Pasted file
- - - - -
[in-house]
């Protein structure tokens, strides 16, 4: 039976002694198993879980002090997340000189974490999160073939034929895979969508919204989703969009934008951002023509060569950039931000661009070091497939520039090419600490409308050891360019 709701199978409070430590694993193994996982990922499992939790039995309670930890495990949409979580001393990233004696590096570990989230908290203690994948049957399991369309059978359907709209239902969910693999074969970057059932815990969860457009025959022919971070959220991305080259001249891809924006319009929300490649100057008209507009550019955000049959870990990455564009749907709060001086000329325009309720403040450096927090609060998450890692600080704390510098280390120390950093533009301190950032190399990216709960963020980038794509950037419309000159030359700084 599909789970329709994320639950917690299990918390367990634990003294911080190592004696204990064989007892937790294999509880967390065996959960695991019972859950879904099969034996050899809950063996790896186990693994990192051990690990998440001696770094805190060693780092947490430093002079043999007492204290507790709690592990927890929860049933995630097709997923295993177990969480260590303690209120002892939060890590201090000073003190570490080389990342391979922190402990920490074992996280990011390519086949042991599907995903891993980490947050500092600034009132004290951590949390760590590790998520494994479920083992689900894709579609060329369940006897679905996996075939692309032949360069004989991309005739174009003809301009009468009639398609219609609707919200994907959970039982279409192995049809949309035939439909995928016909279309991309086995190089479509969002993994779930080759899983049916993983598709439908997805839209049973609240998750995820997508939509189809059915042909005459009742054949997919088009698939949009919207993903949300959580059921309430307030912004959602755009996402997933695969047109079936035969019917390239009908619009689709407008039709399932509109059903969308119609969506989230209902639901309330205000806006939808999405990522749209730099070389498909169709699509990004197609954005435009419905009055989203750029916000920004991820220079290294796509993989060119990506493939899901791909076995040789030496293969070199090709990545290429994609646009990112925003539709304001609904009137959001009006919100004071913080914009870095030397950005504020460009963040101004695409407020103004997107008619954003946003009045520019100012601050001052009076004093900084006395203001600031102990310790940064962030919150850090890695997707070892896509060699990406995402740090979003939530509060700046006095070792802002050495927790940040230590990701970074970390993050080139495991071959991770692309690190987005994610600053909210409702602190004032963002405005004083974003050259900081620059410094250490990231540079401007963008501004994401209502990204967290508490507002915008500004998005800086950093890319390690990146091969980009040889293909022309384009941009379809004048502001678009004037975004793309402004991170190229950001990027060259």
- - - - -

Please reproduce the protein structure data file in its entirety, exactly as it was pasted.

[in-house]
């Protein structure tokens, strides 16, 4: 039976002694198993879980002090997340000189974490999160073939034929895979969508919204989703969009934008951002023509060569950039931000661009070091497939520039090419600490409308050891360019 709701199978409070430590694993193994996982990922499992939790039995309670930890495990949409979580001393990233004696590096570990989230908290203690994948049957399991369309059978359907709209239902969910693999074969970057059932815990969860457009025959022919971070959220991305080259001249891809924006319009929300490649100057008209507009550019955000049959870990990455564009749907709060001086000329325009309720403040450096927090609060998450890692600080704390510098280390120390950093533009301190950032190399990216709960963020980038794509950037419309000159030359700084 599909789970329709994320639950917690299990918390367990634990003294911080190592004696204990064989007892937790294999509880967390065996959960695991019972859950879904099969034996050899809950063996790896186990693994990192051990690990998440001696770094805190060693780092947490430093002079043999007492204290507790709690592990927890929860049933995630097709997923295993177990969480260590303690209120002892939060890590201090000073003190570490080389990342391979922190402990920490074992996280990011390519086949042991599907995903891993980490947050500092600034009132004290951590949390760590590790998520494994479920083992689900894709579609060329369940006897679905996996075939692309032949360069004989991309005739174009003809301009009468009639398609219609609707919200994907959970039982279409192995049809949309035939439909995928016909279309991309086995190089479509969002993994779930080759899983049916993983598709439908997805839209049973609240998750995820997508939509189809059915042909005459009742054949997919088009698939949009919207993903949300959580059921309430307030912004959602755009996402997933695969047109079936035969019917390239009908619009689709407008039709399932509109059903969308119609969506989230209902639901309330205000806006939808999405990522749209730099070389498909169709699509990004197609954005435009419905009055989203750029916000920004991820220079290294796509993989060119990506493939899901791909076995040789030496293969070199090709990545290429994609646009990112925003539709304001609904009137959001009006919100004071913080914009870095030397950005504020460009963040101004695409407020103004997107008619954003946003009045520019100012601050001052009076004093900084006395203001600031102990310790940064962030919150850090890695997707070892896509060699990406995402740090979003939530509060700046006095070792802002050495927790940040230590990701970074970390993050080139495991071959991770692309690190987005994610600053909210409702602190004032963002405005004083974003050259900081620059410094250490990231540079401007963008501004994401209502990204967290508490507002915008500004998005800086950093890319390690990146091969980009040889293909022309384009941009379809004048502001678009004037975004793309402004991170190229950001990027060259």